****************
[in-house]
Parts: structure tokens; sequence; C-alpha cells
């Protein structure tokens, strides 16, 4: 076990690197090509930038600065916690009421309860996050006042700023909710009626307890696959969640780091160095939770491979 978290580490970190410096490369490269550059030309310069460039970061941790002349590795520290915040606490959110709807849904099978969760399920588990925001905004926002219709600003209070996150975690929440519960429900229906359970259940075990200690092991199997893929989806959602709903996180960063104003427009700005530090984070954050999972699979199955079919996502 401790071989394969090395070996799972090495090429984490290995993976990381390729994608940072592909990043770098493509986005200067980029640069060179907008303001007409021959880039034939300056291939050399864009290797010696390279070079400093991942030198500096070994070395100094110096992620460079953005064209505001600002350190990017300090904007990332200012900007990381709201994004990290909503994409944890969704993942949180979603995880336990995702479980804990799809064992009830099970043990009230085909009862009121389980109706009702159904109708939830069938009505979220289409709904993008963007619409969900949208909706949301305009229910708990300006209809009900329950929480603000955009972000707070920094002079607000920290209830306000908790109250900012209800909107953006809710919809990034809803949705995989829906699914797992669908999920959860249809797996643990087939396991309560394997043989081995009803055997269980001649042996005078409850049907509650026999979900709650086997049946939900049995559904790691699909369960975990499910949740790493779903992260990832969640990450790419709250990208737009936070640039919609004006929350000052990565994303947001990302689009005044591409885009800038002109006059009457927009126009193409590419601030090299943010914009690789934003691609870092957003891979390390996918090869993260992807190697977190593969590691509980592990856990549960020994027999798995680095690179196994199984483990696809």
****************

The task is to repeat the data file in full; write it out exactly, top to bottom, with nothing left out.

[in-house]
Parts: structure tokens; sequence; C-alpha cells
């Protein structure tokens, strides 16, 4: 076990690197090509930038600065916690009421309860996050006042700023909710009626307890696959969640780091160095939770491979 978290580490970190410096490369490269550059030309310069460039970061941790002349590795520290915040606490959110709807849904099978969760399920588990925001905004926002219709600003209070996150975690929440519960429900229906359970259940075990200690092991199997893929989806959602709903996180960063104003427009700005530090984070954050999972699979199955079919996502 401790071989394969090395070996799972090495090429984490290995993976990381390729994608940072592909990043770098493509986005200067980029640069060179907008303001007409021959880039034939300056291939050399864009290797010696390279070079400093991942030198500096070994070395100094110096992620460079953005064209505001600002350190990017300090904007990332200012900007990381709201994004990290909503994409944890969704993942949180979603995880336990995702479980804990799809064992009830099970043990009230085909009862009121389980109706009702159904109708939830069938009505979220289409709904993008963007619409969900949208909706949301305009229910708990300006209809009900329950929480603000955009972000707070920094002079607000920290209830306000908790109250900012209800909107953006809710919809990034809803949705995989829906699914797992669908999920959860249809797996643990087939396991309560394997043989081995009803055997269980001649042996005078409850049907509650026999979900709650086997049946939900049995559904790691699909369960975990499910949740790493779903992260990832969640990450790419709250990208737009936070640039919609004006929350000052990565994303947001990302689009005044591409885009800038002109006059009457927009126009193409590419601030090299943010914009690789934003691609870092957003891979390390996918090869993260992807190697977190593969590691509980592990856990549960020994027999798995680095690179196994199984483990696809």